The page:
By Stefanie Jackson – Ava Gabrielle-Wise, who is known for her leadership and work with Exmore’s New Road community, opened the 2022 conference of the Southeast Crescent Regional Commission Coalition, BRIDGES (Building Regional Resilience and Regional Readiness for Investment and Growth in the South) online Feb. 17.
The Eastern Shore belongs to the region of the U.S. known as the Southeast Crescent or Black Belt, so called because it hugs the southern portion of the East Coast, from Virginia to Mississippi, and is home to the majority of the nation’s African American community.
Some aspects of the region that make it unique also may affect the persistence of poverty: less than 60 years of voting rights for African Americans, a lack of generational wealth, and socioeconomic and political division (social stratification), according to the Southern Economic Advancement Project and Roosevelt Institute (SEAP-RI).
The Southeast Crescent Regional Commission was created by the 2008 U.S. Farm Bill to direct federal funding to the region to help it lift itself out of the poverty that has impacted the region for decades.
The economic challenges of the South were recognized at least 70 years prior, when President Franklin D. Roosevelt called them “the nation’s number one economic problem,” according to SEAP-RI.
Even after the Southeast Crescent Regional Commission was created, its work was stalled for years because no U.S. President had appointed a federal co-chair to the commission.
But the coalition of the same name, formed in 2019, had successfully contacted the office of President-elect Joe Biden, which led to the U.S. Senate finally confirming the commission’s first federal co-chair, Jennifer Clyburn Reed, in December 2021.
Reed, a retired educator, taught for 28 years and directed the University of South Carolina’s center for the education and equity of African American students.
The Southeast Crescent Regional Commission’s leadership also will include a state co-chair and the governors of seven southern states: Alabama, Florida, Georgia, Mississippi, North Carolina, South Carolina, and Virginia.
The commission “will focus on targeted strategic investments that have the potential to stimulate growth in economically resistant areas of the southeast region of the United States,” Gabrielle-Wise said.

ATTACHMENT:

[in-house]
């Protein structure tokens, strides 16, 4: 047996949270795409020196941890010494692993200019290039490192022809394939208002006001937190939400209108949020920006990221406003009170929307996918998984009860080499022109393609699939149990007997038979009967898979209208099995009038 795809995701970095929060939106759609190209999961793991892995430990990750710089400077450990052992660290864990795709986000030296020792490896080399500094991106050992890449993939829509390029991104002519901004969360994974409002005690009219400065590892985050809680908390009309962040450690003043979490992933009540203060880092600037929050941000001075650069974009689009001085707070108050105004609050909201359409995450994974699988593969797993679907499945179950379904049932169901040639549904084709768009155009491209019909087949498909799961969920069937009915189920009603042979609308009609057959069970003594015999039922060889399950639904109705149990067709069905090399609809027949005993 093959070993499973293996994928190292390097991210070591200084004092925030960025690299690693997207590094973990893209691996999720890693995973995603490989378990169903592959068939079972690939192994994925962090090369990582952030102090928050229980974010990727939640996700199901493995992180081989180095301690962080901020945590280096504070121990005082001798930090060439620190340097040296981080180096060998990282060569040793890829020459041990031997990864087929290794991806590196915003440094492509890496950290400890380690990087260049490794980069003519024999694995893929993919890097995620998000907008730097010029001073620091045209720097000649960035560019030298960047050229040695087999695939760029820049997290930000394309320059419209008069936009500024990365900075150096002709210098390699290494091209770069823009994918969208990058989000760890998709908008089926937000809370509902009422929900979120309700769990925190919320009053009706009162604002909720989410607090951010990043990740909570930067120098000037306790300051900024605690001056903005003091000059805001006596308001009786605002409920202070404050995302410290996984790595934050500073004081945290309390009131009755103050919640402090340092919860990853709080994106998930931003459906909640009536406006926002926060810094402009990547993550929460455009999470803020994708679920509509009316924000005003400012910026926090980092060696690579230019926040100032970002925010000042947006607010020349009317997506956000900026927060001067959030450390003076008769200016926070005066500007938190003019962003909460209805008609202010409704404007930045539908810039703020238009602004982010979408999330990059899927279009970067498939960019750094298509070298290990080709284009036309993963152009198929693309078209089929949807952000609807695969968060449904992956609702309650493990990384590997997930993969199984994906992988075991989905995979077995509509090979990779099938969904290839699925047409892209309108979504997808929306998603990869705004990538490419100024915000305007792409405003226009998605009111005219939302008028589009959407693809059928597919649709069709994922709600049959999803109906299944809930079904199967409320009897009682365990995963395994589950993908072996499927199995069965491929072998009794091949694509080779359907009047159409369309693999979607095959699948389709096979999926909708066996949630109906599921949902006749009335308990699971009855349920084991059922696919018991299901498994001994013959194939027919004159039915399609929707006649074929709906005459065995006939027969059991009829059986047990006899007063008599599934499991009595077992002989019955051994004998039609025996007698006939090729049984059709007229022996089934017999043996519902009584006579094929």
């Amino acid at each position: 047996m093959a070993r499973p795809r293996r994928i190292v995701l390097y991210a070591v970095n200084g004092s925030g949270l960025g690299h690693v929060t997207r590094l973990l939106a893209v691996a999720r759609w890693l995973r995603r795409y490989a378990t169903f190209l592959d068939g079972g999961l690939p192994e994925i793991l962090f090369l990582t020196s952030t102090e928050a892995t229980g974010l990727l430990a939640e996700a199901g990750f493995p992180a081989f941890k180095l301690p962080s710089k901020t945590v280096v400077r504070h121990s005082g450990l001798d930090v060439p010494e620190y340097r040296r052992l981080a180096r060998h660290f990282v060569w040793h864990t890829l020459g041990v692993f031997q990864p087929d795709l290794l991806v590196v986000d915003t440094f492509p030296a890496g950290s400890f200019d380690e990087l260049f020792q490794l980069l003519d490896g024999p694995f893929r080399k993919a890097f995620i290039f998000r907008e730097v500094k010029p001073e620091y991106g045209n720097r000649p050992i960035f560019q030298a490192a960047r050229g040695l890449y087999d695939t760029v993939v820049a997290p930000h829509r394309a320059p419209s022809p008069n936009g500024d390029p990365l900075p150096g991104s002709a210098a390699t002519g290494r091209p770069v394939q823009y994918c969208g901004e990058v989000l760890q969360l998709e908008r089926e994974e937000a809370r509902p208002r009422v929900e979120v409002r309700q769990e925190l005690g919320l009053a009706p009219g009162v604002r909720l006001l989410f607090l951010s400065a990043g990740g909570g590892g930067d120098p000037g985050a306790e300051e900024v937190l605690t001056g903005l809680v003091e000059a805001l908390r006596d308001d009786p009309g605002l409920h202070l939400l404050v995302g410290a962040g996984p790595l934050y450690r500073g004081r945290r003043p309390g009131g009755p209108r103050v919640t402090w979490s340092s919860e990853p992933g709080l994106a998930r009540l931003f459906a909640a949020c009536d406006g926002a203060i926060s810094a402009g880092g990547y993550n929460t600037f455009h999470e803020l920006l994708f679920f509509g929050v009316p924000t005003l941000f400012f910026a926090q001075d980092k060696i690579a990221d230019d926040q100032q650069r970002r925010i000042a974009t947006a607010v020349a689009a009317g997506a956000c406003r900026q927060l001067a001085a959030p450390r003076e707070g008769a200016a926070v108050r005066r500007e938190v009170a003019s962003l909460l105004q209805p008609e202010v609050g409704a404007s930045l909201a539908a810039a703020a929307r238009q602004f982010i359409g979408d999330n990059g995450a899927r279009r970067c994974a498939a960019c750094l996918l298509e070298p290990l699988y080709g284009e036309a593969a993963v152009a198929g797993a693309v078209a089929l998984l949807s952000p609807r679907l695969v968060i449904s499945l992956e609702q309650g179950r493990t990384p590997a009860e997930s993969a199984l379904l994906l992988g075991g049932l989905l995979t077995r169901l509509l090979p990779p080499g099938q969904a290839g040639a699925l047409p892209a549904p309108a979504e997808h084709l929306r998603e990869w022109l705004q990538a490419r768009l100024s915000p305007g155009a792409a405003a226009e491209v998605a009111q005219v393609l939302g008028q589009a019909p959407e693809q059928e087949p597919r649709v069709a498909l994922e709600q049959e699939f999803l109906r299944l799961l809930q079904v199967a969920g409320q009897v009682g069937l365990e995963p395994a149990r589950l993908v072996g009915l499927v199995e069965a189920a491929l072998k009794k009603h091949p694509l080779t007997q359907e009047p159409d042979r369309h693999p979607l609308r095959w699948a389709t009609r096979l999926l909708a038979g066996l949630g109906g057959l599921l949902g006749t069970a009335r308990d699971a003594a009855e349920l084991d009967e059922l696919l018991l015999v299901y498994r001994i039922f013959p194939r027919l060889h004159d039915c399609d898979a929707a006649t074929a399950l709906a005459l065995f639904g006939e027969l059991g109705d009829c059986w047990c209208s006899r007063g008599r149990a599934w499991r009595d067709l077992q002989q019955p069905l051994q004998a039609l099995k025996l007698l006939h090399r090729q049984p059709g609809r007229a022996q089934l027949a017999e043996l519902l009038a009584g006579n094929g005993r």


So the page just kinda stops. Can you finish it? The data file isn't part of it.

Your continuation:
Those investments will be in the form of federal grants given to states, local governments, Indian tribes, public organizations, and nonprofits for needs including:
- Basic public infrastructure
- Transportation infrastructure
- Telecommunications infrastructure
- Job skills training, employment education, technology, and business
- Health care and public services for severely distressed areas
- Promoting conservation, tourism, and open space
- Promoting renewable and alternative energy sources.
As economic development strategies helped the South transition from an agriculture-based economy in the 20th century, so do new strategies aim to transition the region to a knowledge-based economy in the 21st century, according to SEAP-RI.
The Southeast Crescent Regional Commission originally was authorized for $30 million, which was reduced to an annual federal budget appropriation of $250,000, but its coalition “knew we were finally being heard” in 2020, when the budget appropriation was increased to $1 million, Gabrielle-Wise said.
The appropriation was increased to $5 million in the 2022 federal budget, giving Reed “not a lot of resources for grant-making” but enough “to stand up the institution and get ready for business and operations,” Gabrielle-Wise said.
She said the coalition will continue to support the Southeast Crescent Regional Commission “in helping the Congress to understand how important it is … that the commission has the appropriation that it needs – the meaningful appropriation that it needs – in order for it to be truly effective in the region.”
To learn more, watch the Southeast Crescent Regional Commission Coalition’s YouTube channel at https://www.youtube.com/channel/UCmrRxnhLFibWwW-hOtvg20w or contact Ava Gabrielle-Wise, P.O. Box 1413, Exmore, VA 23350.